Nor is it wise to use all the military potential the United States possesses, since the use of US nuclear arms to strike the enemy WMD targets would likely entail too many political, economic, diplomatic, legal, and moral negatives.21

In some cases, this imperative to use conventional weapons only, would make it impossible to disarm an adversary arming itself with WMD since conventional weapons may not be capable of:

  • destroying deeply buried and hardened bunkers containing WMD assets;
  • area targeting of widely dispersed but "soft" mobile enemy WMD assets;
  • burning enemy biological weapons ingredients that were otherwise likely to be spread across the region if impacted by conventional bombing.

For these and a number of other reasons, reliance on conventional offenses alone to end the WMD threat would be unwise, because the penetration of allied defense by even a single enemy nuclear, biological, or chemical warhead might be lethal across a wide area. Theater missile defenses are also needed.

Only the combination of offensive suppression strikes coupled with defensive interception capabilities could provide any possibility of the regional "astrodome" protection needed against such unforgiving weapons, where even a single enemy warhead "leaker" through the defenses could devastate a port, base, airfield, naval convoy, massed army, or population center.

What makes the damage limitation enterprise even thinkable, once war has begun, is that the enemy may possess only a half dozen or so of such weapons at the time of a conflict, few enough so that it is possible for an allied offense-defense combination to neutralize the threat.

The Principle of Unity of Command in Warfare

Another principle of war laid out by Gen J. F. C. Fuller is that of the requirement for unity of command. Maintaining good command, control, communications, and intelligence (C3I) could become much easier in future MRCs as a result of the ongoing revolution in information technology available to allied commanders. This information revolution will provide more information earlier, and in far greater detail about the opponent's capabilities, locations, and activities than known in previous wars.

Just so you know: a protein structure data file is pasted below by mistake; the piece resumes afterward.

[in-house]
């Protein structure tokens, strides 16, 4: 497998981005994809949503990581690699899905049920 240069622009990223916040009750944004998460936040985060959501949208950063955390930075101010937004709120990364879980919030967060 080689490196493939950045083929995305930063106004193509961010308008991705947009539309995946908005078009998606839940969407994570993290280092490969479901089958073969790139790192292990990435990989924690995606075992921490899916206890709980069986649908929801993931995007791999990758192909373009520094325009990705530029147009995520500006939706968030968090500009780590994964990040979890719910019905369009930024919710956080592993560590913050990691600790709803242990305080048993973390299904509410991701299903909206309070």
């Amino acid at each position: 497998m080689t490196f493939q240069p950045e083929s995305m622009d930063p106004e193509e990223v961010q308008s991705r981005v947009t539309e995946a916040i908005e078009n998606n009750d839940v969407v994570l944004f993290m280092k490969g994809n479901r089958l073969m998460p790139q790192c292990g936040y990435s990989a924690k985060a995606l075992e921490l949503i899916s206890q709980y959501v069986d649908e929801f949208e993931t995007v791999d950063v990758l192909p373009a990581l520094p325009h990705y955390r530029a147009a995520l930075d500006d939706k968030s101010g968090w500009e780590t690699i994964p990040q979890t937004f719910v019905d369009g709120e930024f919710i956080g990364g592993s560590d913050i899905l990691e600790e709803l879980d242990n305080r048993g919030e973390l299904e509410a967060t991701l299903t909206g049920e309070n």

Moreover, such a communications revolution will lead to flatter organization structures and to greater force-wide awareness of allied and enemy dispositions in real time. This will enhance the control of central commanders while, at the same time, permitting wider dispersal of friendly forces. The US Army's "Force XXI Operations" report states that

advances in information management and distribution will facilitate the horizontal integration of the battlefield functions and aid commanders in tailoring forces and arranging them on land.... Units, key nodes, and leaders will be more widely dispersed leading to the continuation of the empty battlefield phenomenon. 22

The challenge to effective command, control, and communica- tions in a major regional conflict could be immense. If the adversary has the capability of decapitating the US or allied military commands, of decapitating regional allied govern- ments, of targeting the US National Command Authority, or of "leveling the playing field" by knocking out most allied communications with a high-altitude nuclear explosion emitting a destructive electromagnetic pulse (EMP), it could destroy the unity of command of the allied forces in the region.

If the regional adversary was at a severe disadvantage in NBC weapons, he might still make effective use of his limited capability by atmospheric nuclear bursts of EMP that could play havoc with allied telecommunications, navigation, radar, aircraft, missiles, automated guns, APCs, tanks, trucks, and any microchips or electrical circuits that are not protected against EMP.